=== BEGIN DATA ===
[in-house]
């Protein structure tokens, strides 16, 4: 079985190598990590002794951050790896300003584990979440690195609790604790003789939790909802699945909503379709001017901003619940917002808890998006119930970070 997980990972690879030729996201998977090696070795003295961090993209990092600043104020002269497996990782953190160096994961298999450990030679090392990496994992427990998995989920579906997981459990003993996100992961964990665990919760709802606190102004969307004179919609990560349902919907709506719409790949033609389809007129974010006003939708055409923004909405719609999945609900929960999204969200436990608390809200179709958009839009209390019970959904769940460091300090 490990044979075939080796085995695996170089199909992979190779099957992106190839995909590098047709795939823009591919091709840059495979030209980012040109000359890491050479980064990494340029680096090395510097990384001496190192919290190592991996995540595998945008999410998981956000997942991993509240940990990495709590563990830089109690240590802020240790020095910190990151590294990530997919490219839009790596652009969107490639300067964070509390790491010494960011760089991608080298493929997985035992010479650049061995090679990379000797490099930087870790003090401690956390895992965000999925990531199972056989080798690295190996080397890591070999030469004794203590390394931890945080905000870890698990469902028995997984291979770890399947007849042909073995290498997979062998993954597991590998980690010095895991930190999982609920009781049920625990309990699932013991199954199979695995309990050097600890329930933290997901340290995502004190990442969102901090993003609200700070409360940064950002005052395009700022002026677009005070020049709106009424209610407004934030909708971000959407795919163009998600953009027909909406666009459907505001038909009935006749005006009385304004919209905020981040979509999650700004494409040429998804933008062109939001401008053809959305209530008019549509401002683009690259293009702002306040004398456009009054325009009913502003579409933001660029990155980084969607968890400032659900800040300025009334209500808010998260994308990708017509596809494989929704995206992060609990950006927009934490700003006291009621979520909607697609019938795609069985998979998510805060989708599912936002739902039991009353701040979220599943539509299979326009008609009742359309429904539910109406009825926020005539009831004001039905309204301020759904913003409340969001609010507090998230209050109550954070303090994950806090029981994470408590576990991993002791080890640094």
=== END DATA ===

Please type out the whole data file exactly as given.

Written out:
[in-house]
């Protein structure tokens, strides 16, 4: 079985190598990590002794951050790896300003584990979440690195609790604790003789939790909802699945909503379709001017901003619940917002808890998006119930970070 997980990972690879030729996201998977090696070795003295961090993209990092600043104020002269497996990782953190160096994961298999450990030679090392990496994992427990998995989920579906997981459990003993996100992961964990665990919760709802606190102004969307004179919609990560349902919907709506719409790949033609389809007129974010006003939708055409923004909405719609999945609900929960999204969200436990608390809200179709958009839009209390019970959904769940460091300090 490990044979075939080796085995695996170089199909992979190779099957992106190839995909590098047709795939823009591919091709840059495979030209980012040109000359890491050479980064990494340029680096090395510097990384001496190192919290190592991996995540595998945008999410998981956000997942991993509240940990990495709590563990830089109690240590802020240790020095910190990151590294990530997919490219839009790596652009969107490639300067964070509390790491010494960011760089991608080298493929997985035992010479650049061995090679990379000797490099930087870790003090401690956390895992965000999925990531199972056989080798690295190996080397890591070999030469004794203590390394931890945080905000870890698990469902028995997984291979770890399947007849042909073995290498997979062998993954597991590998980690010095895991930190999982609920009781049920625990309990699932013991199954199979695995309990050097600890329930933290997901340290995502004190990442969102901090993003609200700070409360940064950002005052395009700022002026677009005070020049709106009424209610407004934030909708971000959407795919163009998600953009027909909406666009459907505001038909009935006749005006009385304004919209905020981040979509999650700004494409040429998804933008062109939001401008053809959305209530008019549509401002683009690259293009702002306040004398456009009054325009009913502003579409933001660029990155980084969607968890400032659900800040300025009334209500808010998260994308990708017509596809494989929704995206992060609990950006927009934490700003006291009621979520909607697609019938795609069985998979998510805060989708599912936002739902039991009353701040979220599943539509299979326009008609009742359309429904539910109406009825926020005539009831004001039905309204301020759904913003409340969001609010507090998230209050109550954070303090994950806090029981994470408590576990991993002791080890640094």